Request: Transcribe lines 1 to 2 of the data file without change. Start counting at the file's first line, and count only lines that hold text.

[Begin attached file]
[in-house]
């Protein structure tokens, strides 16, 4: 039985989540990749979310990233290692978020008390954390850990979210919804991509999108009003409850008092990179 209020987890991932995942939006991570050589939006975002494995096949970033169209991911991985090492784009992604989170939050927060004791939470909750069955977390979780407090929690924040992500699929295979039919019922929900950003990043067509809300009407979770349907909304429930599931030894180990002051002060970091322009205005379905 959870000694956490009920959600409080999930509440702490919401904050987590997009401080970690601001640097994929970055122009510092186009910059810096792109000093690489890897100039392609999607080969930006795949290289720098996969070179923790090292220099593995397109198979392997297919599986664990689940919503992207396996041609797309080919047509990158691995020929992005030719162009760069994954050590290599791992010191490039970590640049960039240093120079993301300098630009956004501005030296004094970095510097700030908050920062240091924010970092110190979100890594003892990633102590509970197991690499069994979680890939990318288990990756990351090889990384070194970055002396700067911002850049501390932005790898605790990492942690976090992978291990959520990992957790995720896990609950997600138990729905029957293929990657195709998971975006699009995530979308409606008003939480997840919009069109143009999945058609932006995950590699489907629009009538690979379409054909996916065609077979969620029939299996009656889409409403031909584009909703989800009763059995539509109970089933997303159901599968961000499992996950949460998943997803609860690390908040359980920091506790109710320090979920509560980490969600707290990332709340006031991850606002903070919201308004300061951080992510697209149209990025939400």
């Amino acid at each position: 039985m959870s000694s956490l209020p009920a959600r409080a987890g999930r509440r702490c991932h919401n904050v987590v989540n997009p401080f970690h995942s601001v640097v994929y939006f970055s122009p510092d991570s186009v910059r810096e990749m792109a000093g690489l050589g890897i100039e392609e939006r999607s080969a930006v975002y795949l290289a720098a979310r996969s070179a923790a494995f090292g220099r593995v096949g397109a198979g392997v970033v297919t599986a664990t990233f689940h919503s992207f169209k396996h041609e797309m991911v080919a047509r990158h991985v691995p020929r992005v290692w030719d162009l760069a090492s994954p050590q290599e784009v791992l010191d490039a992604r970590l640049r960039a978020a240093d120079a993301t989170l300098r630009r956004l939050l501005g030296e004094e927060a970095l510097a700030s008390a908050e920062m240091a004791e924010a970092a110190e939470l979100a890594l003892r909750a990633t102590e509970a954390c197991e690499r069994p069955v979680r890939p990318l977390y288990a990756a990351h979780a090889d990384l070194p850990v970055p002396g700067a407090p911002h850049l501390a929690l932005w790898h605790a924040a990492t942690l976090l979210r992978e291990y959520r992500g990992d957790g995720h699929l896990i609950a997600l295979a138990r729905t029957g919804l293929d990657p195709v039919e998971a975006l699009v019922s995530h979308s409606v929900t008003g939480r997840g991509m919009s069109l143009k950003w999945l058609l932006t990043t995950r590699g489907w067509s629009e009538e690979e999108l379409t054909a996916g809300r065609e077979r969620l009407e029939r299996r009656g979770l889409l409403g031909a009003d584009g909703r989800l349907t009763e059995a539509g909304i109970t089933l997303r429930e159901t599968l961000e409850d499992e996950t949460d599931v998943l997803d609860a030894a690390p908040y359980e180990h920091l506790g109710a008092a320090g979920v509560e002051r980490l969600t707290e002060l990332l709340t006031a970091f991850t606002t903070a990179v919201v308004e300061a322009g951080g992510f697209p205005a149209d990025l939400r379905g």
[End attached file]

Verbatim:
[in-house]
């Protein structure tokens, strides 16, 4: 039985989540990749979310990233290692978020008390954390850990979210919804991509999108009003409850008092990179 209020987890991932995942939006991570050589939006975002494995096949970033169209991911991985090492784009992604989170939050927060004791939470909750069955977390979780407090929690924040992500699929295979039919019922929900950003990043067509809300009407979770349907909304429930599931030894180990002051002060970091322009205005379905 959870000694956490009920959600409080999930509440702490919401904050987590997009401080970690601001640097994929970055122009510092186009910059810096792109000093690489890897100039392609999607080969930006795949290289720098996969070179923790090292220099593995397109198979392997297919599986664990689940919503992207396996041609797309080919047509990158691995020929992005030719162009760069994954050590290599791992010191490039970590640049960039240093120079993301300098630009956004501005030296004094970095510097700030908050920062240091924010970092110190979100890594003892990633102590509970197991690499069994979680890939990318288990990756990351090889990384070194970055002396700067911002850049501390932005790898605790990492942690976090992978291990959520990992957790995720896990609950997600138990729905029957293929990657195709998971975006699009995530979308409606008003939480997840919009069109143009999945058609932006995950590699489907629009009538690979379409054909996916065609077979969620029939299996009656889409409403031909584009909703989800009763059995539509109970089933997303159901599968961000499992996950949460998943997803609860690390908040359980920091506790109710320090979920509560980490969600707290990332709340006031991850606002903070919201308004300061951080992510697209149209990025939400």